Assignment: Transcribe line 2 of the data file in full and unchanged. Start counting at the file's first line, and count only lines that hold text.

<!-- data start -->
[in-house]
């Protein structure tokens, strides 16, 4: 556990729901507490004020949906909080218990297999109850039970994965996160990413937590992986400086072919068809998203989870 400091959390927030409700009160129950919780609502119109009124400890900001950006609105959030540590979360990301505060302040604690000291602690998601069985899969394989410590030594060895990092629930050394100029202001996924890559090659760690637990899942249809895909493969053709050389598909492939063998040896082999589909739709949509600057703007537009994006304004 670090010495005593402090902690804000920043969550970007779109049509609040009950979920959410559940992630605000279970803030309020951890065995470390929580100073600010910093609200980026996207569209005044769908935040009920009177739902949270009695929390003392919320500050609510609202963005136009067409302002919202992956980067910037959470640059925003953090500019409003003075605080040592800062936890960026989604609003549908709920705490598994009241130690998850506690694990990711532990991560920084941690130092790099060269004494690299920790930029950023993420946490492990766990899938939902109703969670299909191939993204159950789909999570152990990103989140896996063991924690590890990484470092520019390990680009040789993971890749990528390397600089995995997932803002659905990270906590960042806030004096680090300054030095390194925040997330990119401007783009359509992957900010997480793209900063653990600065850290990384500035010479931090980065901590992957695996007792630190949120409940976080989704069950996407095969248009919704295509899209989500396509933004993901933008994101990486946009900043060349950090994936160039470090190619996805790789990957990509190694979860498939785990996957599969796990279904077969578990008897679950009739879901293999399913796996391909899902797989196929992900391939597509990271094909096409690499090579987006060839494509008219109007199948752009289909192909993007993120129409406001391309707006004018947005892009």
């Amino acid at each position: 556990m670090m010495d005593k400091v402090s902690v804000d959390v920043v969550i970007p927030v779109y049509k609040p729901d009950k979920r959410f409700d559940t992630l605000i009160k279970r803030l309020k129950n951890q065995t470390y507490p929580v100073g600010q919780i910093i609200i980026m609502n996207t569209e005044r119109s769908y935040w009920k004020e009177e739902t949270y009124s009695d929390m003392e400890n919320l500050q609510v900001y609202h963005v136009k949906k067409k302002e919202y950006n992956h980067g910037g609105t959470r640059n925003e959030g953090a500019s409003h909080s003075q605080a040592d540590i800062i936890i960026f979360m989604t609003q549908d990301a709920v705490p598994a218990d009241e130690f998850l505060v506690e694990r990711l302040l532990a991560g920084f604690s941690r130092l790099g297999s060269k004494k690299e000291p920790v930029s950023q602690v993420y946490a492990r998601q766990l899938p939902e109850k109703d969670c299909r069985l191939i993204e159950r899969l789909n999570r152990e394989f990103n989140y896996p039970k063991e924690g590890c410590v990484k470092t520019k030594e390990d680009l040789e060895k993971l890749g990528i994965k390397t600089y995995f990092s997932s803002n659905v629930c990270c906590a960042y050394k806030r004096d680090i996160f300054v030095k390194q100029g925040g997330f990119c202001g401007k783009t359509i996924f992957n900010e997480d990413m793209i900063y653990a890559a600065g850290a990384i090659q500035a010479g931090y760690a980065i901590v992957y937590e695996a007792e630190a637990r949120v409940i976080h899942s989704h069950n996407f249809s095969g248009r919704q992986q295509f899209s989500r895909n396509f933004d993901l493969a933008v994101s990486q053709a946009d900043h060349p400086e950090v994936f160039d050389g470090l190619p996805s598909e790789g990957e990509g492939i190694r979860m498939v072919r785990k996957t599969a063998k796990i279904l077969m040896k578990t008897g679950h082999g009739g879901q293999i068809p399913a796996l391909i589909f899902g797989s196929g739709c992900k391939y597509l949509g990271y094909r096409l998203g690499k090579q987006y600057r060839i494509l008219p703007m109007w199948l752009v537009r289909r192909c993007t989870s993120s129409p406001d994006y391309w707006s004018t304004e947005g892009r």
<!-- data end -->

């Protein structure tokens, strides 16, 4: 556990729901507490004020949906909080218990297999109850039970994965996160990413937590992986400086072919068809998203989870 400091959390927030409700009160129950919780609502119109009124400890900001950006609105959030540590979360990301505060302040604690000291602690998601069985899969394989410590030594060895990092629930050394100029202001996924890559090659760690637990899942249809895909493969053709050389598909492939063998040896082999589909739709949509600057703007537009994006304004 670090010495005593402090902690804000920043969550970007779109049509609040009950979920959410559940992630605000279970803030309020951890065995470390929580100073600010910093609200980026996207569209005044769908935040009920009177739902949270009695929390003392919320500050609510609202963005136009067409302002919202992956980067910037959470640059925003953090500019409003003075605080040592800062936890960026989604609003549908709920705490598994009241130690998850506690694990990711532990991560920084941690130092790099060269004494690299920790930029950023993420946490492990766990899938939902109703969670299909191939993204159950789909999570152990990103989140896996063991924690590890990484470092520019390990680009040789993971890749990528390397600089995995997932803002659905990270906590960042806030004096680090300054030095390194925040997330990119401007783009359509992957900010997480793209900063653990600065850290990384500035010479931090980065901590992957695996007792630190949120409940976080989704069950996407095969248009919704295509899209989500396509933004993901933008994101990486946009900043060349950090994936160039470090190619996805790789990957990509190694979860498939785990996957599969796990279904077969578990008897679950009739879901293999399913796996391909899902797989196929992900391939597509990271094909096409690499090579987006060839494509008219109007199948752009289909192909993007993120129409406001391309707006004018947005892009």